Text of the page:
7 Easter Basket Fillers That Aren’t Candy

Easter is right around the corner, and it’s time to fill those baskets! This year, I’m doing one basket for my two nieces to share, and one for my pretty baby. I finished holiday shopping early for once, and boy, does it feel good. Baskets were assembled with three weeks to spare, and I’m impressed with what I’ve put together. The majority of Easter basket fillers are candy and sweets, but I wanted to keep the sugary stuff to a minimum. I’m sure my niece’s will receive plenty of treats to satisfy their sweet tooth from the Easter bunny, and my little one is barely old enough for rice cereal, let alone candy.

Finding Easter basket goodies that weren’t dipped in chocolate or made of mallow was surprisingly easy. Among the aisles and aisles of seasonal candy, were little hidden gems of fun. I just had to rummage a bit and think outside the obvious Easter box. The finished baskets look great, and I’m excited to see my girls dig into them. These aren’t just more Easter baskets full of cheap toys and candy. My baskets aim to get them outside, get their imaginations going, and make their minds work a little.

Looking for Easter basket filler inspiration? Here are a few fun ideas that don’t involve candy:

  1. Books! My absolute favorite gift to give. Lily will receive a book for any and every holiday that involves gift-giving. The great thing about books, is that they don’t have to cost a fortune. Target always has a good selection of seasonal children’s books, or you could check out your local used book store.  I found a super cute Easter themed book at my local TJ Maxx.
  2. Outdoor gear. Kites, bubbles, pool toys, sand toys, backyard games; the list goes on and on. You can find many of these affordable items just about anywhere, even your local dollar store! I stuffed my nieces’ Easter basket with this cool tie-dye and glow-in-the-dark sidewalk chalk I found at Target. Lily get’s a bubble gun, because what baby doesn’t love bubbles?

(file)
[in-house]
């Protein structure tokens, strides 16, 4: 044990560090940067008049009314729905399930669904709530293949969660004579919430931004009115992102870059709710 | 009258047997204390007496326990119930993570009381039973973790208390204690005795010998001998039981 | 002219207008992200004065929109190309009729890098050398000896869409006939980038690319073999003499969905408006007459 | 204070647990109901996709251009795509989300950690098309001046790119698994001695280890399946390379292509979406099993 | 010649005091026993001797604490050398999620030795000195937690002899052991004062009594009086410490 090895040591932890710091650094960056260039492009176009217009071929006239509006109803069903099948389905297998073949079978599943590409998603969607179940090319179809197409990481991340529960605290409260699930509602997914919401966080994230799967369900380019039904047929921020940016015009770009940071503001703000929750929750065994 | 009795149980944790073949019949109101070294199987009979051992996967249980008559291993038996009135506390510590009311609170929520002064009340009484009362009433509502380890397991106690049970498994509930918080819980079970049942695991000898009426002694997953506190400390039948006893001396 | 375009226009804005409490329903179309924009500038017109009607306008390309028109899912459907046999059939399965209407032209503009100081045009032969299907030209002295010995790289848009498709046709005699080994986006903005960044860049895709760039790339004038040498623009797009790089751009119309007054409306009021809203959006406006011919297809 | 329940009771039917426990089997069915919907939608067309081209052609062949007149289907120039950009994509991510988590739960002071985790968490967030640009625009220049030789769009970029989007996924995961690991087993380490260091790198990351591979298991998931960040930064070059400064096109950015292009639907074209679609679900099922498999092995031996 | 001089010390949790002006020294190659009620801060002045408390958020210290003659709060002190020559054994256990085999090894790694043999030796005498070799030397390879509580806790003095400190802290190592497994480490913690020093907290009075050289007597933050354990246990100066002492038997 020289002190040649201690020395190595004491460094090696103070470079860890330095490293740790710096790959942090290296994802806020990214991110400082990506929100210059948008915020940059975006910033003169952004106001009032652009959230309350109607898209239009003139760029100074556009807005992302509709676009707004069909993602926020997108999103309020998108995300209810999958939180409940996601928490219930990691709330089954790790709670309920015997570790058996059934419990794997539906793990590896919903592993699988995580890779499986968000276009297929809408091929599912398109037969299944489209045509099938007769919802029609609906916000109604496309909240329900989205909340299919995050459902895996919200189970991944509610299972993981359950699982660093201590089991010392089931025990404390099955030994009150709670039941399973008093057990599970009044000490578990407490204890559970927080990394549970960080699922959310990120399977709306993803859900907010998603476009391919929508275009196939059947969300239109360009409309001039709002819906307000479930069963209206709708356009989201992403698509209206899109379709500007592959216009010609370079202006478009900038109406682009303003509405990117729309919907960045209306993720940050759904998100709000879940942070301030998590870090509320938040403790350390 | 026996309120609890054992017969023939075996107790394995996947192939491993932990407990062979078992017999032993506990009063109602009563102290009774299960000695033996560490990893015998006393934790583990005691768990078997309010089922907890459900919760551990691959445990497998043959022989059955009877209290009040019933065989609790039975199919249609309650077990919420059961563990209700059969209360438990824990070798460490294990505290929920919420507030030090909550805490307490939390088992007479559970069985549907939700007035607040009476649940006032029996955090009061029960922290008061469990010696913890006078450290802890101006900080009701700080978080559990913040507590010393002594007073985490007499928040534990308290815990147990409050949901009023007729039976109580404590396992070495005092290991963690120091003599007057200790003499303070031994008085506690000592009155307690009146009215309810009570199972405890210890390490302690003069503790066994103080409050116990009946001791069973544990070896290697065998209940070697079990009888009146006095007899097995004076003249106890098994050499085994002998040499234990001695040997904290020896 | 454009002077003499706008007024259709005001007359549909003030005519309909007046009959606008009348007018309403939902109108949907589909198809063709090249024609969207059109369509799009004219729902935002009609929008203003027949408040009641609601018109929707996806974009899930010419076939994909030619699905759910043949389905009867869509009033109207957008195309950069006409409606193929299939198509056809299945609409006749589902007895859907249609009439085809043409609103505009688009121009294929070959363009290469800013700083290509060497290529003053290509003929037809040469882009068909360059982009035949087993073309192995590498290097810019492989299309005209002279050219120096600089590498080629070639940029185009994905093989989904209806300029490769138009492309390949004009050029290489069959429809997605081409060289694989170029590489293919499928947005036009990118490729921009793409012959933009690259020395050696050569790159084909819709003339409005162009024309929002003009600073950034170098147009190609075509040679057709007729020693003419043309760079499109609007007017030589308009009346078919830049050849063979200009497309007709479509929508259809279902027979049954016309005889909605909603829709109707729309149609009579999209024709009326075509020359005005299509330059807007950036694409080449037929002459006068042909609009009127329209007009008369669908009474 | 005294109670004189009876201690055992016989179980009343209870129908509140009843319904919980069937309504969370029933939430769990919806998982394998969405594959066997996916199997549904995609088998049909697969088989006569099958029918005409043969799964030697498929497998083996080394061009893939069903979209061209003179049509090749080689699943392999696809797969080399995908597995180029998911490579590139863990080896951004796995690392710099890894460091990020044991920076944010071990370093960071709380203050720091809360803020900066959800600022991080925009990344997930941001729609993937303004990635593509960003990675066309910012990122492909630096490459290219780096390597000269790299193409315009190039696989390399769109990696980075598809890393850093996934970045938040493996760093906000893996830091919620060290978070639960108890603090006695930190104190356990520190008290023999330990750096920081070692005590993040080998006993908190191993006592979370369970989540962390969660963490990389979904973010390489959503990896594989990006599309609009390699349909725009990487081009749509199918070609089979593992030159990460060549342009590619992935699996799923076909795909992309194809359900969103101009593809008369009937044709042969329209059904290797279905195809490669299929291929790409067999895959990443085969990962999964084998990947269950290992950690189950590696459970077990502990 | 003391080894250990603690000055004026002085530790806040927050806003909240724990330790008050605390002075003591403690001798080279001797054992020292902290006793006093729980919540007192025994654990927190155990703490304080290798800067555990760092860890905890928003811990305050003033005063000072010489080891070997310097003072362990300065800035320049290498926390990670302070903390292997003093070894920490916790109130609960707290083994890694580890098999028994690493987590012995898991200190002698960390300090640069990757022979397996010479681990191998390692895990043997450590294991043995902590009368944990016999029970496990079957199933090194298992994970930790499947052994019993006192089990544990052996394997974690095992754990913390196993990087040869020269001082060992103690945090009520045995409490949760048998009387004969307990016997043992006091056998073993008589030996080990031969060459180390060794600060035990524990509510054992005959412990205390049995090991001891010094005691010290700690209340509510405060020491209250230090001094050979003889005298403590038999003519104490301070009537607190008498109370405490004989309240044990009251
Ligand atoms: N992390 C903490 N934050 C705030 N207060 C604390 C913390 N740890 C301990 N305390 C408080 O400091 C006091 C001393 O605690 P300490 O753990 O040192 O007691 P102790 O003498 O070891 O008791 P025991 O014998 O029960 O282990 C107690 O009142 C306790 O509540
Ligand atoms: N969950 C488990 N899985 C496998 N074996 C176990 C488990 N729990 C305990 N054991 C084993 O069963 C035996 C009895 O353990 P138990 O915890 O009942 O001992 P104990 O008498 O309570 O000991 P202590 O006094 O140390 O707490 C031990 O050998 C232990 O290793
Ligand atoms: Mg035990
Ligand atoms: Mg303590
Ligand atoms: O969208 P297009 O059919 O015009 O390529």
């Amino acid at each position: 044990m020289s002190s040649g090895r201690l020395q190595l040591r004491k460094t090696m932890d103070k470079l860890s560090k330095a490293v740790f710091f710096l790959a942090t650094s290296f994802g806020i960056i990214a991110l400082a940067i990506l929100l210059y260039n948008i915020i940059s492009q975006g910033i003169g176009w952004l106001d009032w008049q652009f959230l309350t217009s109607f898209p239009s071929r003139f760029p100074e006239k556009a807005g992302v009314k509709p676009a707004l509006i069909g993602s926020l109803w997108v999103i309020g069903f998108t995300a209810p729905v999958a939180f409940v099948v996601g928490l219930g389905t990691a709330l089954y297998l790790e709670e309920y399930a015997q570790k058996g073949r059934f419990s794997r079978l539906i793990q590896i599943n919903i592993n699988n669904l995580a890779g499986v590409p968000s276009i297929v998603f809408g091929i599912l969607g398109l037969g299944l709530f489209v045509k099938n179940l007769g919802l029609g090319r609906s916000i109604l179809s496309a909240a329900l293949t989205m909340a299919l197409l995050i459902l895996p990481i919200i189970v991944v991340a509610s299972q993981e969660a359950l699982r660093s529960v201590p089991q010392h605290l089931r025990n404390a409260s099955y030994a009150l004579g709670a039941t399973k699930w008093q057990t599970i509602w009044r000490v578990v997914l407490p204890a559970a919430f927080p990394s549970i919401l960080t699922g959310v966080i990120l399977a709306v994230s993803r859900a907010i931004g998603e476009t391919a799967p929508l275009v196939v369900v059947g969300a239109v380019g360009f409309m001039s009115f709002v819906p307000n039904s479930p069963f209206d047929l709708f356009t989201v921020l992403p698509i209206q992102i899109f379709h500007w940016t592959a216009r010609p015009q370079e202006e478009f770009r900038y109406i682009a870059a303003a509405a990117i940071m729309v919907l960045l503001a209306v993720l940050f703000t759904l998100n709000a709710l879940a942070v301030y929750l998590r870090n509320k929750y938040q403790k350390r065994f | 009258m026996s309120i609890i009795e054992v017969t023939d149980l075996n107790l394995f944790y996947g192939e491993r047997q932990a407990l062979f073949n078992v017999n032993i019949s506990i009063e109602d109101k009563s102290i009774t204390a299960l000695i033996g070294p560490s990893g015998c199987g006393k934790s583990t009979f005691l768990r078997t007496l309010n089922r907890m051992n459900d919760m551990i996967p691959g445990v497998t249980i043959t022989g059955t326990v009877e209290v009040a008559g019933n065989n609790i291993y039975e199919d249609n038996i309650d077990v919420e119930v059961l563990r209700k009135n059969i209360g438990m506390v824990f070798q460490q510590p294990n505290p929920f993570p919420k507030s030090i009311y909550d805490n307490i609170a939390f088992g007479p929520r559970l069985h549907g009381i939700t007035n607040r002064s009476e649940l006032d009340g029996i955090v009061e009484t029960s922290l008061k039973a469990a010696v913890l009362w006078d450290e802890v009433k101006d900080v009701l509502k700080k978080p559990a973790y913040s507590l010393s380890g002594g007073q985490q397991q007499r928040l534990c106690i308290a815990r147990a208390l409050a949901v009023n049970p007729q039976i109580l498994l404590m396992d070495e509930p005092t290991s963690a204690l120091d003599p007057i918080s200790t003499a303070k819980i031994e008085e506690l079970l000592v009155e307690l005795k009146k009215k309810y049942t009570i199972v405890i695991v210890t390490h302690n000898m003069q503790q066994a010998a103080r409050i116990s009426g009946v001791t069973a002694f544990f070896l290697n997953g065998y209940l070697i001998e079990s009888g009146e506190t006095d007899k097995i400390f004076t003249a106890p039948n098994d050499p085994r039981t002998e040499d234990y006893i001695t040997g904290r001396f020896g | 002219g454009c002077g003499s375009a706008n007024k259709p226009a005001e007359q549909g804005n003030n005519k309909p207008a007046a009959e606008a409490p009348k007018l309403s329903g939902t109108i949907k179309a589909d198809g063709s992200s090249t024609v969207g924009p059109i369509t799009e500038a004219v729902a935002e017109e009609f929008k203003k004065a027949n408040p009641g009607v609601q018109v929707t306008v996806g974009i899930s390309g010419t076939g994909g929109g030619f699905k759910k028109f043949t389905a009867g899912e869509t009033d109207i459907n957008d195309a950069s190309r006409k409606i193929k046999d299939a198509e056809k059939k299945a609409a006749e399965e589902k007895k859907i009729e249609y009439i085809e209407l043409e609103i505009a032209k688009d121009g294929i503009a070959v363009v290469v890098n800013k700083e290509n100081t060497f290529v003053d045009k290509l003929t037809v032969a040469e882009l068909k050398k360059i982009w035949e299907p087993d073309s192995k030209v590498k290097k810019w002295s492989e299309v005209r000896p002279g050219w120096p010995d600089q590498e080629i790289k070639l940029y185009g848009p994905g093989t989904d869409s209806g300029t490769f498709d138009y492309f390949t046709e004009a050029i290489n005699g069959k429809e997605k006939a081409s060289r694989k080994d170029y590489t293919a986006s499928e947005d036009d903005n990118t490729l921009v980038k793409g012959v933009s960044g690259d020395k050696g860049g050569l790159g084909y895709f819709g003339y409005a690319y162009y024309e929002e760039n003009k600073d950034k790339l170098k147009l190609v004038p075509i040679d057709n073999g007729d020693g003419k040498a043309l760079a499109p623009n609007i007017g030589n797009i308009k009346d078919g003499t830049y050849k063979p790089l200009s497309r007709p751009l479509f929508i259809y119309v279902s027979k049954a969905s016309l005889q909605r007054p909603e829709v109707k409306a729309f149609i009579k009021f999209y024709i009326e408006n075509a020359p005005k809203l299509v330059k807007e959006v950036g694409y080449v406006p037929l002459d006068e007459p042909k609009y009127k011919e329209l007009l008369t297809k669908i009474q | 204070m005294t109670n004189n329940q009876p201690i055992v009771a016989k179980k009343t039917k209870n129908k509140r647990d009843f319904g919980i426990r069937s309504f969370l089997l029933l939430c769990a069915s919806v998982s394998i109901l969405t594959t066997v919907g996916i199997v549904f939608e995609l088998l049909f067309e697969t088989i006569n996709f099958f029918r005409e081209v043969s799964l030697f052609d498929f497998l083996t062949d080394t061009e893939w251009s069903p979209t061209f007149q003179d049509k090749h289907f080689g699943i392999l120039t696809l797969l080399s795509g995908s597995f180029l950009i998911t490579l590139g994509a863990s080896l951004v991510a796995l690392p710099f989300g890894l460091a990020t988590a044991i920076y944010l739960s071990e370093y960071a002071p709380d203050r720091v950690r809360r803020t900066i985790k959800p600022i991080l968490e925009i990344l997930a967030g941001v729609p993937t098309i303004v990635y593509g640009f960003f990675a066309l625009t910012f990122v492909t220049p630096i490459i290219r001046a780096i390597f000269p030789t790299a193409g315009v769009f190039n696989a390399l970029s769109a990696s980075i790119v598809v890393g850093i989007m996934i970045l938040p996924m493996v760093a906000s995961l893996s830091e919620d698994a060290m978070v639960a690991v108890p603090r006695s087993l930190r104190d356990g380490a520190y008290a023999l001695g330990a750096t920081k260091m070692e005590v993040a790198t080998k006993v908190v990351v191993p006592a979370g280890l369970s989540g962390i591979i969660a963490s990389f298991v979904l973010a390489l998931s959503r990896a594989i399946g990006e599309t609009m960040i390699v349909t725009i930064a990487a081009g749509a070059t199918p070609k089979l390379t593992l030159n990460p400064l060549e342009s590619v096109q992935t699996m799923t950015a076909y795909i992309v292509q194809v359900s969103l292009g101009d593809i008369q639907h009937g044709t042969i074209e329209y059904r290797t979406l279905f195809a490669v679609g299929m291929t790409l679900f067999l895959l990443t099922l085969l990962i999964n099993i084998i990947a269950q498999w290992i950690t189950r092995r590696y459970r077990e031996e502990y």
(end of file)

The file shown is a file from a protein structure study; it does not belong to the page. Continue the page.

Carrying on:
3. Craft kits. No better way to keep those little hands busy than with a craft project. Michael’s, Hobby Lobby, and Target carry seasonal craft kits for kids. For my nieces, I found an adorable felt egg craft kit at Cost Plus World Market.
  4. Beauty essentials. Pretty things like nail polish, eye shadow, and lip gloss are always fun to give teenage girls. For tomboys (I never dreamed of wearing make or painting my nails as young girl. Messy hair and high-tops all the way!) and boys, self care items such as character themed chapsticks, or even a fun toothbrush, make great fillers. I got my nieces Easter themed nail decals from Cost Plus. They are cute, and unique enough that I’m pretty sure the bunny won’t bring duplicates.
  5. Garden goodies. Spring is the perfect time to get the little ones outside, and what better way to do that than with plants? Gardening accessories for kids can be found just about anywhere this time of year, and they are pretty affordable. If you’re already set on gardening gear, how about seeds to grow from scratch, or a plant to tend to? I got these adorable little Easter themed grow kits from Target for $2.50 each for my nieces.
  6. Bath toys. Who doesn’t love a good bath toy? They work for just about any kid, and they are cheap. Bath crayons, bath bombs for kids, and rubber duckies of every assortment make perfect basket fillers. I got Lily a two pack of waterproof books for the bath from Target.
  7. Clothing. Small items of clothing make great gifts for any holiday, and you can pretty much find seasonal options at any retailer. Holiday themed bibs, socks, and underwear are all affordable and usually super cute. I’m not a huge fan of seasonal shirts that kids will only get to wear once and grow out of before the following year, but sometimes you can find these items for around $5 at places like Old Navy.

I’m sure there are plenty of moms out there who think Easter baskets are ridiculous, that they are unnecessary and do nothing but spoil kids with pointless crap. Well, I like any excuse to give the kids in my life a little something without going overboard. I want their childhoods to be full of fun, without fueling an entitled mentality. That’s why I keep goodies like these cost effective, and I try to choose items that will be useful and encourage good habits, like reading and playing outside!

What kinds of candy-free goodies do you like to gift to your kids?

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